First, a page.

|Earl "Butch" Graves Jr., president-CEO of 'Black Enterprise' magazine, charged that black media are not getting a fair share of media spending aimed at black consumers. | ALSO: Comment on this story in the 'Your Opinion' box below.
Race and the New York City Advertising Industry
An Update on the Human Rights Commission Investigation
Ad Agency Chiefs Subpoenaed for NYC Diversity Hearings
Testimony Scheduled to Coincide With Advertising Week
Ad Trade Groups Retains Lobbyist for Diversity Issue
Move Comes as NYC Prepares for Public Hearings on Hiring Practices
John Kerry Calls for Study of Minority Ad-Contract Opportunities
Requests Information on Government Compliance With Executive Order
Ad Industry Blasted for 'Sanctioned Segregation'
Comments by True Agency's Richard Wayner Heat Up Panel Discussion
Human Rights Investigator Reprimands Ad Industry
Suggests Need for 'Some Kind of Oversight' on Diversity Hiring Practices
NYC to Subpeona Ad Agency Execs in Diversity Probe
Industry's Minority-Hiring Practices Called a City 'Embarrassment'
Minority Hiring Probe Targets Manhattan Ad Agencies
New York City Human Rights Commission Plans Public Hearings
Earl "Butch" Graves Jr. said agencies that specialize in targeting blacks often are not responsible for media buying and planning for products bought by blacks. One source, he said, is "basic racism. This is one of the most racist industries in this country. Period. I'm angry about it. Agencies are licensed to practice racism, not just in hiring but also in investing in these media."
Rising debate over hiring
Mr. Graves made the comments at an event sponsored by the magazine to promote its annual "40 Best Companies for Diversity" special report. The magazine's forum comes a time of rising debate about the role of blacks and other minorities in advertising and why they are not represented in large numbers in senior roles in the industry.
"We've got to get to these stakeholders," said Allen Pugh, exec VP-director of client services at GlobalHue, a multicultural agency headquartered in Detroit. "They've gotten a free lunch. They're not spending [with us] when we over-index in their media."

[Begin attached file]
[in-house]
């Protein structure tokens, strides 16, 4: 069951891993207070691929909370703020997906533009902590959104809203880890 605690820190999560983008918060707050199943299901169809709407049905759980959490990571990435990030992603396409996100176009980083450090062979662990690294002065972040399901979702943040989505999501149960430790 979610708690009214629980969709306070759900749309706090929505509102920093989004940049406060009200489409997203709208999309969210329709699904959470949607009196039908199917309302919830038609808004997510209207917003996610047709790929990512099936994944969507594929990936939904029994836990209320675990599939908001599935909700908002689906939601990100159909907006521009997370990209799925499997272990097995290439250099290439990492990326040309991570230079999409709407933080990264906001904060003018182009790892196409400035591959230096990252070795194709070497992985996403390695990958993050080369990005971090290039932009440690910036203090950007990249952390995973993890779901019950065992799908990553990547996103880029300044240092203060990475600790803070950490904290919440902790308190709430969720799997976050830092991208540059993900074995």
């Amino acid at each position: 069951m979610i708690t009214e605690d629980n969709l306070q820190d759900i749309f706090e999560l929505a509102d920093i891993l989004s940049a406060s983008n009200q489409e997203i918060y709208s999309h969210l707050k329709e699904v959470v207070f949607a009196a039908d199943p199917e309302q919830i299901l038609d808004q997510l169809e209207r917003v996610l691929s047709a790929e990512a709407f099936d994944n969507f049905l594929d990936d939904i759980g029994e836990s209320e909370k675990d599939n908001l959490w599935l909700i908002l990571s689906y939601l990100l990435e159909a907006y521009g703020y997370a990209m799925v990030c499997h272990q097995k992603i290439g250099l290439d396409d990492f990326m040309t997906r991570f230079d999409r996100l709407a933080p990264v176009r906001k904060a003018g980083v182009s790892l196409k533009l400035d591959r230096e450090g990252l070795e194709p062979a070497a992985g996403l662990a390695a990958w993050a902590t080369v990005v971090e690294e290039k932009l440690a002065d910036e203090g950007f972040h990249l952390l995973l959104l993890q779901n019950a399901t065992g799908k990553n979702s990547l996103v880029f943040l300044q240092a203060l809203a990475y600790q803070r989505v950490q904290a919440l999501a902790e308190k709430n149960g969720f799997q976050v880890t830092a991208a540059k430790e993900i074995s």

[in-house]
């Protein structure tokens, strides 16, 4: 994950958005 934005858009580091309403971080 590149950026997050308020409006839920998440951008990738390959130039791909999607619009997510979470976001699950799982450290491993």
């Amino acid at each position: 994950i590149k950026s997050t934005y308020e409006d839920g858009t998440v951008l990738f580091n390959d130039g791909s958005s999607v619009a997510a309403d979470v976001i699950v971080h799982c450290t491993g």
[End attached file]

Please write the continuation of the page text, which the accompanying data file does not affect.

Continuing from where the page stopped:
Added panelist Ken Smikle, founder and president, Target Market News: "I charge everyone: Pull your favorite product off the shelf. Call the 800 number. Ask them, 'When was the last time you donated to a black philanthropic group? When was the last time you spent on black-owned media?' Make one phone call. That would change everything."
And Monica Emerson, executive director, corporate diversity office, DaimlerChrysler, said: "If you don't get the response you want, change how you spend."
Ad execs subpoenaed
New York's Commission on Human Rights last week subpoenaed 16 top executives from the city's advertising firms to testify in September in public hearings on agency hiring practices, with specific emphasis on the absence of blacks in senior positions. The City Council's Committee on Civil Rights, led by Councilman Larry Seabrook, has said it also intends to hold hearings on the issue in the coming months. In May, Sen. John Kerry, D-Mass., requested the Government Accountability Office investigate the federal government's compliance with a 2000 law that seeks to increase minority advertising-contracting opportunities.
More than 100 corporate human-resources and diversity executives at major U.S. corporations attended yesterday's event, as well as advertising executives from Black Enterprise and other marketing organizations.
Mr. Graves cited figures from advertising agency Global Hue as an example of the disparity in marketing budgets and media buys: More than 20% of consumers who have bought a Chrysler 300C are black, yet far less than 20% of the vehicle's ad budget is being spent to target blacks directly.
Marketers believe ads placed in and on general-market media reach blacks, but Mr. Graves and others contend that's not the case. Said GlobalHue's Mr. Pugh: "We've proven the net worth of [the black] segment. They know our buying power. Clients don't want to pay for it."
A veteran of both general-market and multicultural agencies, Mr. Pugh argues there's a fundamental difference in the way general-market agencies view blacks and other ethnic markets and the way multicultural agencies view them. "A general-market agency will have one or two African-Americans or Latinos on staff to represent that point of view, but essentially they believe African-Americans and Latinos are white people in black skin. They put black and Latino faces in an ad and say, 'Hey, we advertise to them.' At an ethnic agency, we live in the communities; we know the populations."
Eugene Morris, head of E. Morris Communications, a Chicago agency that specializes in targeting blacks, said: "Marketers assume that their [general-market] message reaches African-Americans. But reaching them is not selling them. African-American agencies develop culturally relevant messages. We're also in the community, so can offer a total marketing solution, including promotions, for instance. African-Americans' media-consumption habits are different from that of the general market. I can tell you that, for years, 'Seinfeld' was the No. 1 TV show. I've never seen it."
Tyson Foods VP-Diversity Shown Coker said the panel today "moved me to action. We have an active executive-diversity council, and this has made me want to bring the issue to the attention of its members. I plan to bring this to the forefront." Tyson's agencies include Havas' Arnold Worldwide, Boston; MGP; E. Morris Communications; and Lopez Negrete.